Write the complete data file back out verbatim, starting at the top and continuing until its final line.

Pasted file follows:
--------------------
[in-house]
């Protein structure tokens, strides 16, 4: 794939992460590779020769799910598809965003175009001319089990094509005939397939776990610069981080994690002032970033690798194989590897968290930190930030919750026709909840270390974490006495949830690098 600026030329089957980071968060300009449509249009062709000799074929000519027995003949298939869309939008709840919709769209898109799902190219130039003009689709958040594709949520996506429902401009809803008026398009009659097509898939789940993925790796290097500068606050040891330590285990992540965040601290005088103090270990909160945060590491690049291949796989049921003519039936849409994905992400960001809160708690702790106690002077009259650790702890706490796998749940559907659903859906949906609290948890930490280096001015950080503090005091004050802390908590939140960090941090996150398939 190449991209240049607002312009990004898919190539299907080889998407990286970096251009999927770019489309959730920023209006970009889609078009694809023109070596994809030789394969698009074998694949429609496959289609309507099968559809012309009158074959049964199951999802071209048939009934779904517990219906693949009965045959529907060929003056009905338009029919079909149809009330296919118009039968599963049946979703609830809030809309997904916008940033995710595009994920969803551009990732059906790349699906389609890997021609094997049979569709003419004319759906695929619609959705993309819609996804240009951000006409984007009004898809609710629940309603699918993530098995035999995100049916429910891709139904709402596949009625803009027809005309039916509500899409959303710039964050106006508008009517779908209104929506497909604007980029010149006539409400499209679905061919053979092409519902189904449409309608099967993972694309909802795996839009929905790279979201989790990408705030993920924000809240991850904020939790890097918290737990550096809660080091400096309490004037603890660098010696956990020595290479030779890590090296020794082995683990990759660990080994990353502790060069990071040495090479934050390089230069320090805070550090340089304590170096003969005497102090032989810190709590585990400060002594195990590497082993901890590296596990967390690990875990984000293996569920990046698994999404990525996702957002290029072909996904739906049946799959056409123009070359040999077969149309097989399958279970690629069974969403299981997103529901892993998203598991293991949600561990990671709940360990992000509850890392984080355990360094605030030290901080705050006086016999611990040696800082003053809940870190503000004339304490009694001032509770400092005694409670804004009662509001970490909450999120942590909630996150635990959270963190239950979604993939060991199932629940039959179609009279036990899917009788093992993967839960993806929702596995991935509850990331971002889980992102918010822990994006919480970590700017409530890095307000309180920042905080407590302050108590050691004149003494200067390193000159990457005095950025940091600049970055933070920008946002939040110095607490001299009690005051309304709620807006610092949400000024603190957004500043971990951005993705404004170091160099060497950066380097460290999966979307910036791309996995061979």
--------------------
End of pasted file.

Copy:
[in-house]
């Protein structure tokens, strides 16, 4: 794939992460590779020769799910598809965003175009001319089990094509005939397939776990610069981080994690002032970033690798194989590897968290930190930030919750026709909840270390974490006495949830690098 600026030329089957980071968060300009449509249009062709000799074929000519027995003949298939869309939008709840919709769209898109799902190219130039003009689709958040594709949520996506429902401009809803008026398009009659097509898939789940993925790796290097500068606050040891330590285990992540965040601290005088103090270990909160945060590491690049291949796989049921003519039936849409994905992400960001809160708690702790106690002077009259650790702890706490796998749940559907659903859906949906609290948890930490280096001015950080503090005091004050802390908590939140960090941090996150398939 190449991209240049607002312009990004898919190539299907080889998407990286970096251009999927770019489309959730920023209006970009889609078009694809023109070596994809030789394969698009074998694949429609496959289609309507099968559809012309009158074959049964199951999802071209048939009934779904517990219906693949009965045959529907060929003056009905338009029919079909149809009330296919118009039968599963049946979703609830809030809309997904916008940033995710595009994920969803551009990732059906790349699906389609890997021609094997049979569709003419004319759906695929619609959705993309819609996804240009951000006409984007009004898809609710629940309603699918993530098995035999995100049916429910891709139904709402596949009625803009027809005309039916509500899409959303710039964050106006508008009517779908209104929506497909604007980029010149006539409400499209679905061919053979092409519902189904449409309608099967993972694309909802795996839009929905790279979201989790990408705030993920924000809240991850904020939790890097918290737990550096809660080091400096309490004037603890660098010696956990020595290479030779890590090296020794082995683990990759660990080994990353502790060069990071040495090479934050390089230069320090805070550090340089304590170096003969005497102090032989810190709590585990400060002594195990590497082993901890590296596990967390690990875990984000293996569920990046698994999404990525996702957002290029072909996904739906049946799959056409123009070359040999077969149309097989399958279970690629069974969403299981997103529901892993998203598991293991949600561990990671709940360990992000509850890392984080355990360094605030030290901080705050006086016999611990040696800082003053809940870190503000004339304490009694001032509770400092005694409670804004009662509001970490909450999120942590909630996150635990959270963190239950979604993939060991199932629940039959179609009279036990899917009788093992993967839960993806929702596995991935509850990331971002889980992102918010822990994006919480970590700017409530890095307000309180920042905080407590302050108590050691004149003494200067390193000159990457005095950025940091600049970055933070920008946002939040110095607490001299009690005051309304709620807006610092949400000024603190957004500043971990951005993705404004170091160099060497950066380097460290999966979307910036791309996995061979």